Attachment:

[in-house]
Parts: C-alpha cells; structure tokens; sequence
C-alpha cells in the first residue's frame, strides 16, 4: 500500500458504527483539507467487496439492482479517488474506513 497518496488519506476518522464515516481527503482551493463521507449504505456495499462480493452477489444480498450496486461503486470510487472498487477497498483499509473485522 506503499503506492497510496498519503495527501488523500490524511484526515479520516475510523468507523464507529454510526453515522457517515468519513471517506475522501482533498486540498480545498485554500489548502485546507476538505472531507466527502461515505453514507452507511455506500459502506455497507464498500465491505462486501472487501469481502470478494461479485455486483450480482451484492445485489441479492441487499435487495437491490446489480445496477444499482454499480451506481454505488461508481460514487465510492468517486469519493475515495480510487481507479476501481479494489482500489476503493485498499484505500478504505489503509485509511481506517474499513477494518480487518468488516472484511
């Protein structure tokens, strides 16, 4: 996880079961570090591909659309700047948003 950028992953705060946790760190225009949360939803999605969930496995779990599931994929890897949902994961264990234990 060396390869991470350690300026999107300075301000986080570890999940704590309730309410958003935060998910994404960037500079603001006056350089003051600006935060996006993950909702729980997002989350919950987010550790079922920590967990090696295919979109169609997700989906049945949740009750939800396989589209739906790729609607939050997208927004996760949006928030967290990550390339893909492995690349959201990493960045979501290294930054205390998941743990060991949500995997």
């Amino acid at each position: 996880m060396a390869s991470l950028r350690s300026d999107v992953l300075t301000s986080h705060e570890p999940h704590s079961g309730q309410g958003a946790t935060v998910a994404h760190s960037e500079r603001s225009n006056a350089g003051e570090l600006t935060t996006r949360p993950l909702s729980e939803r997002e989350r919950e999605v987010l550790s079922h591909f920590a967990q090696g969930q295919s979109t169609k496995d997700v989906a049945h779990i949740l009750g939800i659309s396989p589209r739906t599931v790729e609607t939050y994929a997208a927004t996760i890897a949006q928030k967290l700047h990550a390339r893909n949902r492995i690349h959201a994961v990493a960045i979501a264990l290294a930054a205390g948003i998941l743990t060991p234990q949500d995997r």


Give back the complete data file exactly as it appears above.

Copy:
[in-house]
Parts: C-alpha cells; structure tokens; sequence
C-alpha cells in the first residue's frame, strides 16, 4: 500500500458504527483539507467487496439492482479517488474506513 497518496488519506476518522464515516481527503482551493463521507449504505456495499462480493452477489444480498450496486461503486470510487472498487477497498483499509473485522 506503499503506492497510496498519503495527501488523500490524511484526515479520516475510523468507523464507529454510526453515522457517515468519513471517506475522501482533498486540498480545498485554500489548502485546507476538505472531507466527502461515505453514507452507511455506500459502506455497507464498500465491505462486501472487501469481502470478494461479485455486483450480482451484492445485489441479492441487499435487495437491490446489480445496477444499482454499480451506481454505488461508481460514487465510492468517486469519493475515495480510487481507479476501481479494489482500489476503493485498499484505500478504505489503509485509511481506517474499513477494518480487518468488516472484511
């Protein structure tokens, strides 16, 4: 996880079961570090591909659309700047948003 950028992953705060946790760190225009949360939803999605969930496995779990599931994929890897949902994961264990234990 060396390869991470350690300026999107300075301000986080570890999940704590309730309410958003935060998910994404960037500079603001006056350089003051600006935060996006993950909702729980997002989350919950987010550790079922920590967990090696295919979109169609997700989906049945949740009750939800396989589209739906790729609607939050997208927004996760949006928030967290990550390339893909492995690349959201990493960045979501290294930054205390998941743990060991949500995997």
């Amino acid at each position: 996880m060396a390869s991470l950028r350690s300026d999107v992953l300075t301000s986080h705060e570890p999940h704590s079961g309730q309410g958003a946790t935060v998910a994404h760190s960037e500079r603001s225009n006056a350089g003051e570090l600006t935060t996006r949360p993950l909702s729980e939803r997002e989350r919950e999605v987010l550790s079922h591909f920590a967990q090696g969930q295919s979109t169609k496995d997700v989906a049945h779990i949740l009750g939800i659309s396989p589209r739906t599931v790729e609607t939050y994929a997208a927004t996760i890897a949006q928030k967290l700047h990550a390339r893909n949902r492995i690349h959201a994961v990493a960045i979501a264990l290294a930054a205390g948003i998941l743990t060991p234990q949500d995997r």